Information Retrieval A management system would be useless, however, if the people within the organization are unable to retrieve and utilize the information being managed. To contextualize this, we will turn back to ProjectWise, applying information retrieval theory to the operation of the software. ProjectWise would seem to best fit within the context of the theory of Web information behaviors (Detlor, 2009). This follows from the fact that it is an information retrieval system meant to operate in a professional network to execute work-related problem situations by organizing and protecting necessary documentation. The theory hybridizes two models, specifically Chooâ€™s general model of information use and Taylorâ€™s value-added approach, in order to lay out the cyclical function of the information environment. Firstly, the user will need to identify the problem situation, say the need for environmental documentation on a project, as well as the dimensions of the problem, which can include issues such as scope, time frame, and other aspects. In our example, letâ€™s consider the dimensions to primarily be concerned
with the environmental documentation having proper approval authority and being completed with the time frame to let the project out to bidding. Having our problem and its dimensions identified, the user then turns to the information seeking phase; in this phase, the user would navigate through the Windowslike file tree on ProjectWise to the location of the project that they are working on. From there they would examine any existing environmental documents and, if none are present, begin the process of developing the document and planning a timeline for completion within the targeted time frame. In either situation the user would then engage in the next step, information use. Checking out the document, or more specifically the placeholder for the document within ProjectWise, the user would gain sole authorship control of the document, being able to modify it to fit the constraints the particular project and send it out for review by proper authorities and signatures. In this manner, the user will probably go through the information seeking/information use cycle several times over the proceeding months as incremental modifications to the document are achieved, not to mention review for the encroachment of any errors.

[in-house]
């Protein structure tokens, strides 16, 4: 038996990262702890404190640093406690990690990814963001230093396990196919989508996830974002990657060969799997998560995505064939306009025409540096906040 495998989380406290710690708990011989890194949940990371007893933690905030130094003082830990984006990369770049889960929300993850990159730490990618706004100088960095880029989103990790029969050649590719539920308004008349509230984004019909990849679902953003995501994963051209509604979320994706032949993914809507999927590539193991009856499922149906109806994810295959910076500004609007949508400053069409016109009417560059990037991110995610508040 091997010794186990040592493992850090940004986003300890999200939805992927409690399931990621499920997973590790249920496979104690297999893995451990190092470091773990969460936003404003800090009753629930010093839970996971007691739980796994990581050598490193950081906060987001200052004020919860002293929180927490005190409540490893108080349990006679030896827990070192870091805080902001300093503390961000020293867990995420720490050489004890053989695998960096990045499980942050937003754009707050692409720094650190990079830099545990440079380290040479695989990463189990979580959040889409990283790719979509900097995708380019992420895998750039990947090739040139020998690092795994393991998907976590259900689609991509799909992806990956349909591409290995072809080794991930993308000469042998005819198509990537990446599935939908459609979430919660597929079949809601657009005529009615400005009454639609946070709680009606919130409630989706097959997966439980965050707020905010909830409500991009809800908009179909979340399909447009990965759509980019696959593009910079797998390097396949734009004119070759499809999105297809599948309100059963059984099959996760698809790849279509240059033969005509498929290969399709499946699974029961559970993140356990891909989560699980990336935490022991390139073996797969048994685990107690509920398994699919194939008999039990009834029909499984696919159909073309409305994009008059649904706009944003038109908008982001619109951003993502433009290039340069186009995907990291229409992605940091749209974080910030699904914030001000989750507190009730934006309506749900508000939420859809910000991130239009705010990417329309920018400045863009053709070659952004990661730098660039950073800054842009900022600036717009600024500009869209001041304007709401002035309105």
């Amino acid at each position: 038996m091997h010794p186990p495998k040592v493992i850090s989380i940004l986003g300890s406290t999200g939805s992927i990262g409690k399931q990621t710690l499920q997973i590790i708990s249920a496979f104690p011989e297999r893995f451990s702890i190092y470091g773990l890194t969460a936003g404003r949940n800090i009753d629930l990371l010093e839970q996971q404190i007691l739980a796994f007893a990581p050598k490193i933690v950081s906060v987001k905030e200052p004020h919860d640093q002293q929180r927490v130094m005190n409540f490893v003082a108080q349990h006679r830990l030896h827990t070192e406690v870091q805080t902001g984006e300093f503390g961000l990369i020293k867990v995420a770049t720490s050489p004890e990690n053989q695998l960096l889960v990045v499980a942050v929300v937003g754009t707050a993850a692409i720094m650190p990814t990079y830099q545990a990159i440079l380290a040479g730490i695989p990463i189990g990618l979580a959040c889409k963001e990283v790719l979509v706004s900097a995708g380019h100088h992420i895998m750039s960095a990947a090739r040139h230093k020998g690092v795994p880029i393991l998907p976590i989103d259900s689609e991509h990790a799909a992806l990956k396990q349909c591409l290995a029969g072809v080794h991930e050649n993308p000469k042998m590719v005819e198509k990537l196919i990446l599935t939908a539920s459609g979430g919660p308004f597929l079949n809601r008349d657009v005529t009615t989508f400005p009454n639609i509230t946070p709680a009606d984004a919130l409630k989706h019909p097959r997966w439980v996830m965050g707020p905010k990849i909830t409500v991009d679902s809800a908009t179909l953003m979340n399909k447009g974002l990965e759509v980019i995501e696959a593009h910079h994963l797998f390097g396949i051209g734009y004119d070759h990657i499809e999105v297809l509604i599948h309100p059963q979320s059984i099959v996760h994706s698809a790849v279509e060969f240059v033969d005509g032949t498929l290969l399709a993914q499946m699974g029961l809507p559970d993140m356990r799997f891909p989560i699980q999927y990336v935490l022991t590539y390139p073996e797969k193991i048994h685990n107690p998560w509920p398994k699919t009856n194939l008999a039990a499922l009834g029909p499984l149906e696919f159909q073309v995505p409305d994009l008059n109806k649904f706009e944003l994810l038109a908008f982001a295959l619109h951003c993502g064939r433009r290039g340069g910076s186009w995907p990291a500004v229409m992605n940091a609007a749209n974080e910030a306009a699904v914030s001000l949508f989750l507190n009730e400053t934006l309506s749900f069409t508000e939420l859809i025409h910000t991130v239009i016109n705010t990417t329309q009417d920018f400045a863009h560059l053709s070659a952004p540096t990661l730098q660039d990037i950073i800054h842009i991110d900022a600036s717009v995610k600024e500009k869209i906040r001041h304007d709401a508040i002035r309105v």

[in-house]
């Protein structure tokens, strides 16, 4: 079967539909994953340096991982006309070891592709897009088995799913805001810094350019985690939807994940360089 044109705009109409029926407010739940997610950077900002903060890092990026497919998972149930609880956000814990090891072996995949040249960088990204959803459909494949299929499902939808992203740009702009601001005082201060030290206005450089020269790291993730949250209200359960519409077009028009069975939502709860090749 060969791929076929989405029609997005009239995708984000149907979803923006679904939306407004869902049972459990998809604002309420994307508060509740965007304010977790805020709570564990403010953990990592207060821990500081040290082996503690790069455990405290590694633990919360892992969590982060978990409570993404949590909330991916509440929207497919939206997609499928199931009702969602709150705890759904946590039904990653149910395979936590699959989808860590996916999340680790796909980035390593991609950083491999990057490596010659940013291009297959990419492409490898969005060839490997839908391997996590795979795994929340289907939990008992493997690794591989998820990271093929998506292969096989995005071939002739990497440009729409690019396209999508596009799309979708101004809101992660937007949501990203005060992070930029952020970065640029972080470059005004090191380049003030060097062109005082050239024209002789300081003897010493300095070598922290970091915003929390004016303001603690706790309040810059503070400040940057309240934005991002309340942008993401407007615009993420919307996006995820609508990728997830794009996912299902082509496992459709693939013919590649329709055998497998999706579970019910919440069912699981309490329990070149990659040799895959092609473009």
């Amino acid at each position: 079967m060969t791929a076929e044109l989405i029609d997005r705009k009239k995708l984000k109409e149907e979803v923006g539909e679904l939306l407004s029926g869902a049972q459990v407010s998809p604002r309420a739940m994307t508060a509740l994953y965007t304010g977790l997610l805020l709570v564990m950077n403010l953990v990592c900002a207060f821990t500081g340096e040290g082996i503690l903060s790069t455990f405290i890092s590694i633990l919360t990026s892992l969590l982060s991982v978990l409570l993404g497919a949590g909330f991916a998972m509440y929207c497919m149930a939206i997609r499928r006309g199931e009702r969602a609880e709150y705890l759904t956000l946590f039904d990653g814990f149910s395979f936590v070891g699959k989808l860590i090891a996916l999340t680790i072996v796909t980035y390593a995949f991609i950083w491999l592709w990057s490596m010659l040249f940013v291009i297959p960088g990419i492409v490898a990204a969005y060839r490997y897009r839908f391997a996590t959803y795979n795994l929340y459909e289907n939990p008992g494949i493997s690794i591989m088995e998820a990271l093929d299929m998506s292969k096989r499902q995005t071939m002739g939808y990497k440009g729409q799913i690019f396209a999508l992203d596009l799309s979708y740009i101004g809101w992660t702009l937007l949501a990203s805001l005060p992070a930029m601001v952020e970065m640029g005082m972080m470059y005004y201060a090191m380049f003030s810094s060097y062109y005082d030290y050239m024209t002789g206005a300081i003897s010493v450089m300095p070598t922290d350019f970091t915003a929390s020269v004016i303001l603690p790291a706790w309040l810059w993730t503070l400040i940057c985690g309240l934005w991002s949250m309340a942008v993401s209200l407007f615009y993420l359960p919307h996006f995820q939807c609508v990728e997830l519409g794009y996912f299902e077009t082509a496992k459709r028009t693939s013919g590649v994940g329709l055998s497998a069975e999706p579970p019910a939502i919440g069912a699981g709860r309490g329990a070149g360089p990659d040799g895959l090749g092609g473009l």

Information Processing and Visualization Simply being able to retrieve information, however, is not the end of the story, especially as we move forward into the era of Big Data. Any engineer could pull the raw traffic data collected by modern traffic systems and not only would it be incomprehensible nonsense to that person, for the most part, but it would also probably be of such a volume that they would be unable to process in their lifetime even if it was readable to them. The first thing to understand in regards to this is that humans are very visually oriented creatures; information that would take a long time to convey to someone could be conveyed in a few seconds by illustrating that information; an individual could pour over traffic volume information for a road for days with no real clear idea of the trends in their mind, but could instantly see the trends when this information is converted to a graphical format. This is explained further in an excellent manner by David McCandless in his Ted Talk entitled The beauty of data visualization (McCandless, 2010). To better illustrate this idea, here is a visual representation of the sensor fusion data from an automated vehicle; this information would largely be useless to a human being if it was presented in its raw, multi-sourced format.
Information and Society Information does not exist in a vacuum; we have learn about how information works on an individual and organizational level, but it is important to understand how it interacts with society at large so that these tools can be leveraged appropriately. This is especially true in Transportation: a huge section of the industry, both on the public and private sides, deal with and interact with policy concerning information on a daily basis, which is in turn a byproduct of the relationship between information and society. Let us first explore that relationship so that we can pinpoint how it influences information policy.